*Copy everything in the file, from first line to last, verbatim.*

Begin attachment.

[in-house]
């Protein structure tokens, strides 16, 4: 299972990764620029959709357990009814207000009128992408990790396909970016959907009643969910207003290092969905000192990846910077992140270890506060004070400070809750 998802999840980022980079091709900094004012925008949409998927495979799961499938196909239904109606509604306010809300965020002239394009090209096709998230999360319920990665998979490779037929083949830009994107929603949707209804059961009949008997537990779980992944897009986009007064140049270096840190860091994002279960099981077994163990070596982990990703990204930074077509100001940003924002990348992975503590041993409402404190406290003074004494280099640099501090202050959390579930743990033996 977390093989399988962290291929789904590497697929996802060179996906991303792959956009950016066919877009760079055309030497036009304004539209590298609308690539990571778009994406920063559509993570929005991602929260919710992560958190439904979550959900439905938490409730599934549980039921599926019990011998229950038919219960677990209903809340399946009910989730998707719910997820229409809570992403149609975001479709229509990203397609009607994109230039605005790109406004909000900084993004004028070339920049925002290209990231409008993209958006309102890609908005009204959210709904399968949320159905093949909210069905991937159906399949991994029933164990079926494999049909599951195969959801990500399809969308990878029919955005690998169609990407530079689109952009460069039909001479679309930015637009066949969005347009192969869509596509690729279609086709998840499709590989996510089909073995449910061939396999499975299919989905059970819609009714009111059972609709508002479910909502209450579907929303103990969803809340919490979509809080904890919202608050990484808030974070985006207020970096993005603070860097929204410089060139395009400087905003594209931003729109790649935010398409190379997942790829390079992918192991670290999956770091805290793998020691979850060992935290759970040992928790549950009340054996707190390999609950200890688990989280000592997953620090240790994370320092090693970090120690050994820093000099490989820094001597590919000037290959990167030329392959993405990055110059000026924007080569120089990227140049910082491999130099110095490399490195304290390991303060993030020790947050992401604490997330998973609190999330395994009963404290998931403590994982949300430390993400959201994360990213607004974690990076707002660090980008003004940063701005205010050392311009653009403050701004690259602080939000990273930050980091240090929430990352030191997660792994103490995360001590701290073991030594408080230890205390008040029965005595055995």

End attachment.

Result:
[in-house]
């Protein structure tokens, strides 16, 4: 299972990764620029959709357990009814207000009128992408990790396909970016959907009643969910207003290092969905000192990846910077992140270890506060004070400070809750 998802999840980022980079091709900094004012925008949409998927495979799961499938196909239904109606509604306010809300965020002239394009090209096709998230999360319920990665998979490779037929083949830009994107929603949707209804059961009949008997537990779980992944897009986009007064140049270096840190860091994002279960099981077994163990070596982990990703990204930074077509100001940003924002990348992975503590041993409402404190406290003074004494280099640099501090202050959390579930743990033996 977390093989399988962290291929789904590497697929996802060179996906991303792959956009950016066919877009760079055309030497036009304004539209590298609308690539990571778009994406920063559509993570929005991602929260919710992560958190439904979550959900439905938490409730599934549980039921599926019990011998229950038919219960677990209903809340399946009910989730998707719910997820229409809570992403149609975001479709229509990203397609009607994109230039605005790109406004909000900084993004004028070339920049925002290209990231409008993209958006309102890609908005009204959210709904399968949320159905093949909210069905991937159906399949991994029933164990079926494999049909599951195969959801990500399809969308990878029919955005690998169609990407530079689109952009460069039909001479679309930015637009066949969005347009192969869509596509690729279609086709998840499709590989996510089909073995449910061939396999499975299919989905059970819609009714009111059972609709508002479910909502209450579907929303103990969803809340919490979509809080904890919202608050990484808030974070985006207020970096993005603070860097929204410089060139395009400087905003594209931003729109790649935010398409190379997942790829390079992918192991670290999956770091805290793998020691979850060992935290759970040992928790549950009340054996707190390999609950200890688990989280000592997953620090240790994370320092090693970090120690050994820093000099490989820094001597590919000037290959990167030329392959993405990055110059000026924007080569120089990227140049910082491999130099110095490399490195304290390991303060993030020790947050992401604490997330998973609190999330395994009963404290998931403590994982949300430390993400959201994360990213607004974690990076707002660090980008003004940063701005205010050392311009653009403050701004690259602080939000990273930050980091240090929430990352030191997660792994103490995360001590701290073991030594408080230890205390008040029965005595055995």